There are plenty of search engines that produce search results just as good as Google but with more results per page and better privacy and yet everyone hasn’t switched.
Because the lock in effect is very powerful.
The lock in effect is a term used to describe the process whereby a company makes it difficult for customers to leave them and change providers even if the customer really wants to.
For example, I have a friend who banks with BofA. She always complains about the miscellaneous fees that they charge but BofA is making it difficult for her to cancel and move to another bank. Rather than simply canceling your account online or with the teller, you need to meet with a rep and then they send you back to the teller to cancel your account.
You feel “locked in” because the inconvenience and frustration of changing to another bank is so high.
Let’s take another example. You’ve implemented a new technology at your company. Hundreds of employees have learned to use this new system, client records and contacts are stored in there daily. All of your employees have mastered this new system which makes it a lot harder to suddenly up and switch systems.
The cost of investing in a new technology and the time required to re-learn and master a new technology is too high and once again, you feel locked in.
What lock in essentially says is, it’s just too hard for me to switch.
Online Consumers Love Zillow and Trulia More Than You
Zillow had 73,514,000 unique visitors in the month of December 2014 (source: Zillow). Every day millions of consumers are visiting the site to search the millions of properties across the United States.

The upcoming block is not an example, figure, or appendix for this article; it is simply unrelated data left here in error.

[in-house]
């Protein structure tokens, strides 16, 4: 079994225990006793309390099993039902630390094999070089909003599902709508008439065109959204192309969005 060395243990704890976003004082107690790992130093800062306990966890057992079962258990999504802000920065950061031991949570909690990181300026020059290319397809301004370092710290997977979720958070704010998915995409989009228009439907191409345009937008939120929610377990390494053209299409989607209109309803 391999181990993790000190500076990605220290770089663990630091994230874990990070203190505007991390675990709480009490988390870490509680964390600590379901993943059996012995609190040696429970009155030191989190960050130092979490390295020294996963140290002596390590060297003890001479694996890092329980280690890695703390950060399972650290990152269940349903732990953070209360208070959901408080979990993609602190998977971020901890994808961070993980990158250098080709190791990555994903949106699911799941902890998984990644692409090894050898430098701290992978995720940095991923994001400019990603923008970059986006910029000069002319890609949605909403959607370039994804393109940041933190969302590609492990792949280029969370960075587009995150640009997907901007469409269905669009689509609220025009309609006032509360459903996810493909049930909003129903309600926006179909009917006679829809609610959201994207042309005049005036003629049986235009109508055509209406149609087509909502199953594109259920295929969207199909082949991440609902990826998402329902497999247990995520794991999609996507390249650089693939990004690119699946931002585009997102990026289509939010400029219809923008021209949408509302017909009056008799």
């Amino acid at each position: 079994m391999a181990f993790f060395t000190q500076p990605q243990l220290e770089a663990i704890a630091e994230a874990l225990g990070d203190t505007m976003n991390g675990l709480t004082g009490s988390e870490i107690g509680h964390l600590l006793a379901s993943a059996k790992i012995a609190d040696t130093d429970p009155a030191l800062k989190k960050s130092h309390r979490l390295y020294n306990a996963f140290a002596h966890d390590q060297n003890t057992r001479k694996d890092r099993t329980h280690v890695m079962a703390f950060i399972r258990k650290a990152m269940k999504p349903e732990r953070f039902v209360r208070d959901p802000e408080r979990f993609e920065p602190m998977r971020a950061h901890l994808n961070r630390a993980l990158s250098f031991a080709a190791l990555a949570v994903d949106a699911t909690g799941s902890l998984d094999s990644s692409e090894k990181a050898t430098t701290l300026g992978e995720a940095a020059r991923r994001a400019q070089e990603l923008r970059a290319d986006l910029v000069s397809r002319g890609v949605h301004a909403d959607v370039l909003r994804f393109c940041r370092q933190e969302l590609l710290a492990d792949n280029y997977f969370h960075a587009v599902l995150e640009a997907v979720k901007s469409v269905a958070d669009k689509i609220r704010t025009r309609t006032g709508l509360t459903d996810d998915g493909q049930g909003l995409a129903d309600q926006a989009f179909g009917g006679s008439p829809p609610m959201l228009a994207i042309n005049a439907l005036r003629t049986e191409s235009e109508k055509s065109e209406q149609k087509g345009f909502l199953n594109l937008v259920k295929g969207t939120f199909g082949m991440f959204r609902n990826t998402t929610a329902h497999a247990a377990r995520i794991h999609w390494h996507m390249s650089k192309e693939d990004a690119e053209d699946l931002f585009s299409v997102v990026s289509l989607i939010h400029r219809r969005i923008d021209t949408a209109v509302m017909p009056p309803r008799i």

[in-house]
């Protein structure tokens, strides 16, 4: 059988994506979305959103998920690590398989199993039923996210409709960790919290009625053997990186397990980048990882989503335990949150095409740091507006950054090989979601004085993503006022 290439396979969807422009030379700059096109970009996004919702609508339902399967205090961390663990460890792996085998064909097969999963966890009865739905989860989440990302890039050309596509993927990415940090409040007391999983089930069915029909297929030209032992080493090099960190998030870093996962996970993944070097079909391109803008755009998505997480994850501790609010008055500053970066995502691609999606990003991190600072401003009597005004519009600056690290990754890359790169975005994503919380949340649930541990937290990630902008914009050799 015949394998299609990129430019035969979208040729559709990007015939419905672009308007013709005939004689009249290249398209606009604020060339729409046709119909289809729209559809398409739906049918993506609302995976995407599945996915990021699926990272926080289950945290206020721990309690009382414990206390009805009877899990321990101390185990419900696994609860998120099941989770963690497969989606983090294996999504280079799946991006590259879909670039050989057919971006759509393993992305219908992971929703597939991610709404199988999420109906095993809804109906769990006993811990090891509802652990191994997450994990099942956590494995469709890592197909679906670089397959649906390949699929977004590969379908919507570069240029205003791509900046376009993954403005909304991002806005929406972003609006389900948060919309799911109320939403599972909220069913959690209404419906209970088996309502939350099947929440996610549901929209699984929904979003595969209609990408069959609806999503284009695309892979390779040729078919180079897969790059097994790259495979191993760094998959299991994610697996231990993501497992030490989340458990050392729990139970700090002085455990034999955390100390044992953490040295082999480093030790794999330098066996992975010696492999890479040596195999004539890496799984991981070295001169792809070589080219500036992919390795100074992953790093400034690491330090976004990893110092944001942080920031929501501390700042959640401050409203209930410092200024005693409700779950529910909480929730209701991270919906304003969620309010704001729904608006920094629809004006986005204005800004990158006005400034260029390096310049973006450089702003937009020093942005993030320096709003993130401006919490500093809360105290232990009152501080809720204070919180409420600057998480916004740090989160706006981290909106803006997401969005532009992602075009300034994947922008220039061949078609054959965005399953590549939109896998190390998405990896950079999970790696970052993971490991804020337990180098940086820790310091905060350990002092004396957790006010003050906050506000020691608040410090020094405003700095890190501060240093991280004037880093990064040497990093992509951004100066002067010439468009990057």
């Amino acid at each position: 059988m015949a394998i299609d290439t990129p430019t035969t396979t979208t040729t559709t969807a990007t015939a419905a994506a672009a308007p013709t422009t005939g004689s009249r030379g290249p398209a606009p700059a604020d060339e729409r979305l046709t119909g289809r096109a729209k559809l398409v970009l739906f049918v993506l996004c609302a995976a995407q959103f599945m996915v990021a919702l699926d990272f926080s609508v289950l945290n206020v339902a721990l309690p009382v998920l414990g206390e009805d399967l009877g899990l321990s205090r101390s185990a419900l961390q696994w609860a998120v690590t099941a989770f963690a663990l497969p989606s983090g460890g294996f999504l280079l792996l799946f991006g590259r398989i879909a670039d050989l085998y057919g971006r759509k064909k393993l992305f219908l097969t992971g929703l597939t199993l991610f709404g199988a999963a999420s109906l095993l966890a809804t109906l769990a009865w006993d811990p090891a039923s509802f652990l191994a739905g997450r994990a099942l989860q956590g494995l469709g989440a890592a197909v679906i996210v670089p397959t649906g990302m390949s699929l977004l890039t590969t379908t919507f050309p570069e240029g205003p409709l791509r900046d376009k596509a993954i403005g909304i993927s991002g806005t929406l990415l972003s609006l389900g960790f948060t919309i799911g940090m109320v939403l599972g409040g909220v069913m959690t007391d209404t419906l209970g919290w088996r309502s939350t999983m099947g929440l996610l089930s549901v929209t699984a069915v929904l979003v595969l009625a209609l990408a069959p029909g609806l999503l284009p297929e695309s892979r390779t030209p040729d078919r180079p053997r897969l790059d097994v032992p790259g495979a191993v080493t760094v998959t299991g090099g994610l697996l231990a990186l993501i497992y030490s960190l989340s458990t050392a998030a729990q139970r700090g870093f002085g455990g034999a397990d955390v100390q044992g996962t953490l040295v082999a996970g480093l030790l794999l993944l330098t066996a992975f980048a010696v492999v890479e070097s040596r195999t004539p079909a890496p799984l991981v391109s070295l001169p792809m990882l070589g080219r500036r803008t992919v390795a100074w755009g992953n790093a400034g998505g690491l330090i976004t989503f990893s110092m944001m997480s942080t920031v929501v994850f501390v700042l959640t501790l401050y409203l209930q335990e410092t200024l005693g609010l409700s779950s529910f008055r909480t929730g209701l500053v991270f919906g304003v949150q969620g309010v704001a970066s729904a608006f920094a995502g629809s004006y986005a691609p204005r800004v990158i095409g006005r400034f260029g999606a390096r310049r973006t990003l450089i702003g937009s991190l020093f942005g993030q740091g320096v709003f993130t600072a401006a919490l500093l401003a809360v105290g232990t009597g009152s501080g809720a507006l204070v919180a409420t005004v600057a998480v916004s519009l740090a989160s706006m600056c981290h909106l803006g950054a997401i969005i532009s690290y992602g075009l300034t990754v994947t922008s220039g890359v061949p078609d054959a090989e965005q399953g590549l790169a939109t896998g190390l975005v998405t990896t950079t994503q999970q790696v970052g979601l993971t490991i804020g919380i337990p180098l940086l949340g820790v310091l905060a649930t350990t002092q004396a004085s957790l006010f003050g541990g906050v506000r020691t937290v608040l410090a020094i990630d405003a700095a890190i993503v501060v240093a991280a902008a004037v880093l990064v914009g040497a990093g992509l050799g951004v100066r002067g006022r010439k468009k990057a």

Both portals provide extensive pages of content containing everything a consumer could possibly want to know about a property: property details, pictures, transaction history, school information, etc.
Then, there’s reviews. Zillow has published more than 800,000 reviews of local real estate agents as of November 2014.
(Recommended reading: Why Online Consumers Love Zillow & Trulia More Than You by Todd Carpenter).
It’s no wonder consumers start their home search experience there. They have access to everything they need to know about a property as well as access to unbiased reviews of local real estate professionals. And, they can access that information on the go from any device.
How To Use the Lock In Effect To Win Consumers Over
But Zillow and Trulia are lacking something only you have.
Local knowledge and expertise.
What if you delivered so much value through your content and a great user experience through your IDX-powered website that your customers and potential customers lock themselves in.
They don’t need to register on another agent’s IDX website because yours provides everything that they need: today’s latest listings, today’s latest market data, and answers to all of their questions concerning the local market.
What if you answered the phone every time someone called you about a listing?
What if you sent your prospects listing alerts on properties that matched their specific search criteria as often as they asked to receive it? And, you backed that up with additional insights into the local market like how the average sales price is $415,000 and this home is selling $10,000 just below the average.
What if you provided knowledge an insight into the local market? The kind of knowledge and insight that only a local real estate and community expert would know.
Yeah consumers might have originated their search for homes on a portal but now they’re on your site and now you’ve locked them in by being responsive, by giving them the latest listing data, and by delivering an overall great user experience that says, I don’t need to keep looking for another agent, I just found the right one.
Agents like Jeremy Olsher in South Florida are closing deals from the big portals by doing just that every single day.
Consumers always have the freedom to work with whomever they decide. Make it your ongoing challenge to deliver a compelling customer experience to compel them and inspire them to keep choosing you.